Council of European Municipalities and Regions (CEMR)
European section of United Cities and Local Governments

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Local autonomy - 18.09.2018

From the European Charter of municipal liberties to the European Charter of local self-government!
This year marks the 30th anniversary of the European Charter of Local Self-Government. This international treaty affirms the role of towns, cities and regions as the first level for the exercise of democracy. Since its entry into force on 1 September 1998, over 40 countries have ratified it. In this article, CEMR's President and Secretary general pay tribute to the charter and put forward the role CEMR played in its implementation. 

Since its foundation in 1951, the Council of European Municipalities (which became the Council of European Municipalities and Regions in 1984) has always been attached to defending the principle of a United Europe. A Europe that can build its development on strong and recognised local governments. The organisation’s first important move was to adopt, during its first General Assembly in 1953, the “Charter of municipal liberties”.

This Charter was the first call to the recognition of local autonomy as a factor of development and emancipation of territories and citizens. After more than twenty years, this fight, initiated by the pioneers of the European municipalist movement, would lead to the adoption of the “European Charter of local self-government” by the Council of Europe. It would also lead to the creation of the Congress of Local and Regional Authorities of Europe (CLRAE), the representation of local and regional powers at the Council of Europe. The CLRAE’s mission is to oversee the application of the Charter in European states.

Thirty years ago, today, the Council of Europe’s Charter of local self-government came into force. Upon its 30th anniversary, CEMR wishes to stress the importance of respecting local self-government, decentralisation and subsidiarity for all local and regional governments in Europe. At a time when an increasing number of countries are tempted by a return to a relatively democratic centralist system, it is urgent to put the principles of the Charter at the heart of our fundamental values.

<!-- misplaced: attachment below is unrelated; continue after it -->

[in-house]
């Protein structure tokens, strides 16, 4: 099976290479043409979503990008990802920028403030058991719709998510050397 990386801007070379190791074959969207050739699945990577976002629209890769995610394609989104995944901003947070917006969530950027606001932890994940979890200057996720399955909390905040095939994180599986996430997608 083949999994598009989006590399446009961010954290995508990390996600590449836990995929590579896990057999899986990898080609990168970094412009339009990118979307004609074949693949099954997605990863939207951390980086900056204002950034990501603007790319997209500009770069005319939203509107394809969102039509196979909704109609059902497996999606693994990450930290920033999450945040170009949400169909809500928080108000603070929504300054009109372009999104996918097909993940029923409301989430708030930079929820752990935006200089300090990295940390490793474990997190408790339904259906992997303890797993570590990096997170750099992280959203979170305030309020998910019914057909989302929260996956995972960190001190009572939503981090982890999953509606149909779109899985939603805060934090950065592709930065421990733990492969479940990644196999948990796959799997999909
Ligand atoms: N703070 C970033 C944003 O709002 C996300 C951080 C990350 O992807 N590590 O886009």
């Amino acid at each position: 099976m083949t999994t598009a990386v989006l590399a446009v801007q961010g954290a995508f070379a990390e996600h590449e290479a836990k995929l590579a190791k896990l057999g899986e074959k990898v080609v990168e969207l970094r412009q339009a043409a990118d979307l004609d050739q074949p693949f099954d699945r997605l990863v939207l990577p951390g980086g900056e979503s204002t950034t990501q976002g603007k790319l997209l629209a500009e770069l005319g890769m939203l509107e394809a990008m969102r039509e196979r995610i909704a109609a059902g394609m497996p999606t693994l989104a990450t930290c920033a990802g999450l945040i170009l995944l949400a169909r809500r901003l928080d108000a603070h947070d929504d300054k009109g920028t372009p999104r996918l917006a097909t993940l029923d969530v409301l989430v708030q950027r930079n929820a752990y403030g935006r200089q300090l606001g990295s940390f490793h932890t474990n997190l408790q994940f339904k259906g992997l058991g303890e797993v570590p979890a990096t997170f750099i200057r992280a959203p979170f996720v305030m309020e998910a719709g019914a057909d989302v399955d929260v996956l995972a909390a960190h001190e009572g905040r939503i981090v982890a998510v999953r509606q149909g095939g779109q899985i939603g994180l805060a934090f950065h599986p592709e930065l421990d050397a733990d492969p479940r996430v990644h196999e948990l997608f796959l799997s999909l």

Since 1953, most European countries have recognised, in law, local and regional governments as fully-fledged spheres of governance. The European Union (EU) recognises that local governments are a core part of states and therefore take part in European governance. These advances may not let us forget that we must keep striving each day to make sure the EU and the Council of Europe’s member states’ governments guarantee fair and balanced finances for local and regional governments, as well as their right to develop their own resources through a fiscal policy respecting this right.

The succession of crises that have been affecting our continent for around a decade has given mayors and local and regional leaders more responsibilities. Unfortunately, this increase in power has not been met with the adequate means to rise up to the challenges our towns and regions have to face. To the contrary, each crisis has been used as a pretext to reduce local and regional governments’ autonomy: either by limiting their own resources, or even by removing their prerogatives.

We strongly condemn these attacks on the Charter’s principles! The decline of local autonomy is an attack on local governments’ rights. It is also a bad policy, because we should all be aware that without strong, recognised and financially independent towns and regions, no development is possible.

Municipalities, provinces, or regions are fundamental partners for our societies to run smoothly. At a time when states prove themselves incapable of finding solutions to the crises that keep on coming, we should instead build political environments which associate all spheres of governance to offer sustainable solutions.

The situation created by the migration crises is unfortunately an illustration of this phenomenon. European states create crisis situations on their own for a problem that could find its solution in the mobilisation of all stakeholders. In particular, by joining forces with Europe’s towns and regions. Its consequences are so important at local level, so why not address the issue of migration in a European conference uniting representative from local and regional governments, states and the European Union?

We do not forget the serious attacks against local and regional elected representatives in far too many countries, in Europe and the world. Just like members of parliament benefit from the protection of immunity during their mandate, we should study this possibility for mayors and local and regional elected representatives. This would allow them to be protected against national governments’ attempts to destabilise them during the length of their mandate.

There are still many rivers to cross until local and regional governments and their representatives obtain the recognition they deserve. May this anniversary remind us all the importance of defending the European Charter. May it remind states that before them, towns managed to unite to build peace, and together, invent a Europe of towns and regions!

Long live local and regional autonomy,

Stefano Bonaccini, President of Emilia Romagna and of the Council of European Municipalities and Regions. Frédéric Vallier, Secretary General of the Council of European Municipalities and Regions.
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